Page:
Perks of the office, apparently. That and some women have no standards whatsoever.
Women troubles are nothing new for Francois Hollande, to the bewilderment of those who can’t quite see what it is that attracts beautiful, talented females to France’s otherwise unloved president.
From the lecture halls of the elite Ecole National d’Administration (ENA) to the summit of the state, affairs of the heart have played a central role in Hollande’s political journey.
The next step in that journey comes on Tuesday afternoon, when Hollande is due to appear before more than 500 journalists and, the world expects, explain exactly what is going on in his private life.
With his long-term girlfriend, France’s First Lady Valerie Trierweiler having taken to a hospital bed with stress following the revelation of Hollande’s clandestine trysts with actress Julie Gayet, that will be no easy task.
But, according to those who know him well, it is the price Hollande has to pay for his personality.
He does not seem to be a serial philanderer, unlike his “hot bunny” predecessor Jacques Chirac. But it would appear that, when passion hits, it overwhelms him to the point of clouding his judgement — as it did when he thought he could get away with nightime visits to Gayet in a borrowed apartment just yards from the Elysee Palace.
“He is the kind of man who can fall in and out of love,” said Thierry Mandon, a Socialist deputy and long-term ally of the president. “It shows he is (as Hollande describes himself) a normal man, but if he is to be a normal president, he has to clarify his situation very quickly.”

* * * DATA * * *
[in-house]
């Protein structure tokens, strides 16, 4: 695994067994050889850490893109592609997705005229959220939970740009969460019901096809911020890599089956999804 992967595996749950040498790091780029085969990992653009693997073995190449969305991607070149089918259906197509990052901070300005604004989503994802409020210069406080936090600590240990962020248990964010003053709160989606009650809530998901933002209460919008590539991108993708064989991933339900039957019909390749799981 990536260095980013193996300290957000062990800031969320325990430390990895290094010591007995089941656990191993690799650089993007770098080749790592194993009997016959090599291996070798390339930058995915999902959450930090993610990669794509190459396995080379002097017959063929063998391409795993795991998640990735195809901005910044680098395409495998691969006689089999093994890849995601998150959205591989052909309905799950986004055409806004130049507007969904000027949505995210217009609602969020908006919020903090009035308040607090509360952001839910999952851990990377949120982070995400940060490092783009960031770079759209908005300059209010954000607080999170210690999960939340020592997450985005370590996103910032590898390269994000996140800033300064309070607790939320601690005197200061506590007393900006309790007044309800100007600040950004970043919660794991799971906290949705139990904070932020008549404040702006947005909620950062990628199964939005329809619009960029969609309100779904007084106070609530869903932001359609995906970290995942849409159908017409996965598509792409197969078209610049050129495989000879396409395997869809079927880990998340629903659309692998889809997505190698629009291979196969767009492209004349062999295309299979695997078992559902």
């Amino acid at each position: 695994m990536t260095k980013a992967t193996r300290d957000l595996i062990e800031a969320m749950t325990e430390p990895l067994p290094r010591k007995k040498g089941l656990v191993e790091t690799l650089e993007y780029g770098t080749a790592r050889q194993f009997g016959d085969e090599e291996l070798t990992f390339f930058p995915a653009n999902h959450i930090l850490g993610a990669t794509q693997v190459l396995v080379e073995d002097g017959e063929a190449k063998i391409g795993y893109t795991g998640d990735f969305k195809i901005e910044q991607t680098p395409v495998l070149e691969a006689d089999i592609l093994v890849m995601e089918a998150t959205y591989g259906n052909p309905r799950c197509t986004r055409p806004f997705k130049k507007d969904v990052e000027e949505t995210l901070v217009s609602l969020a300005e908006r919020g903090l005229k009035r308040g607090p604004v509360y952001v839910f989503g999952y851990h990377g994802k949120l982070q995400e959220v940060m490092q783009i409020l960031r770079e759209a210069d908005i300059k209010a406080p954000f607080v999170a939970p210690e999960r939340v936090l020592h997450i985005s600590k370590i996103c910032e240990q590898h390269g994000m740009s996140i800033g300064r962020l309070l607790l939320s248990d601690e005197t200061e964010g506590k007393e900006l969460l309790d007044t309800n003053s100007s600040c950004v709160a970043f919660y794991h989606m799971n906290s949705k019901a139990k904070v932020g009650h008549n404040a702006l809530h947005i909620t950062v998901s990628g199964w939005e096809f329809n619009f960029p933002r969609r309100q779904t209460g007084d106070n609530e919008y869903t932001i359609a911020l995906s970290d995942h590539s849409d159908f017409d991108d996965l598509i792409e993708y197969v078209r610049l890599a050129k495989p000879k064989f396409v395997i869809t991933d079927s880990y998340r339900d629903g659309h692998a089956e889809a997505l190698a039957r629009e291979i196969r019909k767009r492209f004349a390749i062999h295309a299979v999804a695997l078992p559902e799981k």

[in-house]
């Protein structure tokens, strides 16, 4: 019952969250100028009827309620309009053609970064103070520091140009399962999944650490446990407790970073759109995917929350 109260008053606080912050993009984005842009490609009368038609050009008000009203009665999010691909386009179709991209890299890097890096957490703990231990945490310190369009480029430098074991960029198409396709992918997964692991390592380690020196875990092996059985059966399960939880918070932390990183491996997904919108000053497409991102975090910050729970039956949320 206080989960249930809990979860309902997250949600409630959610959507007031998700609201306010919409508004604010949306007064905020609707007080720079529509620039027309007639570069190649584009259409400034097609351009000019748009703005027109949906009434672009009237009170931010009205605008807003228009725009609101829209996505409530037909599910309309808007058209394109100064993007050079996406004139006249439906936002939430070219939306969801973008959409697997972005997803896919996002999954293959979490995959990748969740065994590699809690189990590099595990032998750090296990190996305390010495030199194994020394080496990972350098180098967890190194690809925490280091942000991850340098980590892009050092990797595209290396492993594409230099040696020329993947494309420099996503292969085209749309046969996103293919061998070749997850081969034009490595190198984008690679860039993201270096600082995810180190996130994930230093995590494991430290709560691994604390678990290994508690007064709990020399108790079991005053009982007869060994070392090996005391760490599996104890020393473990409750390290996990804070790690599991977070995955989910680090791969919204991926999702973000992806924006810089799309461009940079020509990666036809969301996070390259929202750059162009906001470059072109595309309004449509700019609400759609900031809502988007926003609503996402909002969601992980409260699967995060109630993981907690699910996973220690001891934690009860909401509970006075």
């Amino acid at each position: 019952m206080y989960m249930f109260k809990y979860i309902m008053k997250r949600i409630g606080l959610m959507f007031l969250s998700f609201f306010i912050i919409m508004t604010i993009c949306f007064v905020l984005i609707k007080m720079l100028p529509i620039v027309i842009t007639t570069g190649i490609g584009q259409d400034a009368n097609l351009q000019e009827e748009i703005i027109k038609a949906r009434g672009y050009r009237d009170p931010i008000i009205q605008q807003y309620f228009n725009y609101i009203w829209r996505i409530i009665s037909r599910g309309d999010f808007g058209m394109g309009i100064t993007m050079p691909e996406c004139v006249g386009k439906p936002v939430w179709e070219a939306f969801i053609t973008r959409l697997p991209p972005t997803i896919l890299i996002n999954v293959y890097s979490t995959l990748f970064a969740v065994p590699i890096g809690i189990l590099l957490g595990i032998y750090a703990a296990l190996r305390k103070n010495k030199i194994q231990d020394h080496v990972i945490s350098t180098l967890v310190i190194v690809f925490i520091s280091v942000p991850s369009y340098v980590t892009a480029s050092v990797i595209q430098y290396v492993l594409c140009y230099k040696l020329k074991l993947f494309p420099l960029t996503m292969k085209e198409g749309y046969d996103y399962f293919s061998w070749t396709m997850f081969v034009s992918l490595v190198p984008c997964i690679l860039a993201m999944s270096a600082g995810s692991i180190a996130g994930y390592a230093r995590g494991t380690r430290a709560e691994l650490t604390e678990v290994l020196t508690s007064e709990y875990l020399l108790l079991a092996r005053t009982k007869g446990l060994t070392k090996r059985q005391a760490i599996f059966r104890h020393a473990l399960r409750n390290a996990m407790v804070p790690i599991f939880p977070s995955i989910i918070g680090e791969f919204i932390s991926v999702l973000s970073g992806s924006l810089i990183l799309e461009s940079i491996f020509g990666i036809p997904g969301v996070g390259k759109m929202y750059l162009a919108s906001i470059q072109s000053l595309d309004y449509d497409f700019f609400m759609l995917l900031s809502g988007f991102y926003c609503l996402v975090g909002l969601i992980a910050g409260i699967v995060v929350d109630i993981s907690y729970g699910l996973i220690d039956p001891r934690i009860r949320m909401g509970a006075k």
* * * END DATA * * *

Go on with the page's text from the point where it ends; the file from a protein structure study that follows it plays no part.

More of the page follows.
It was at the ENA — a graduate college that is a kind of finishing school for France’s political elite — that he met Segolene Royal. The bright young things bonded over a common outlook and soon formed a political power couple that was to endure for more than 25 years and produce four children.
By the early 2000’s the pair were both established as heavyweight figures in the Socialist Party, but Hollande was to find himself eclipsed by his more glamorous partner. She became a high-profile minister and her greater popularity with both activists and voters enabled her to see off Hollande and her other rivals to secure the party’s nomination as its candidate for a presidential election she was to lose to Nicolas Sarkozy.
One of the great philosophers of our age has his own insights to this baffling mystery.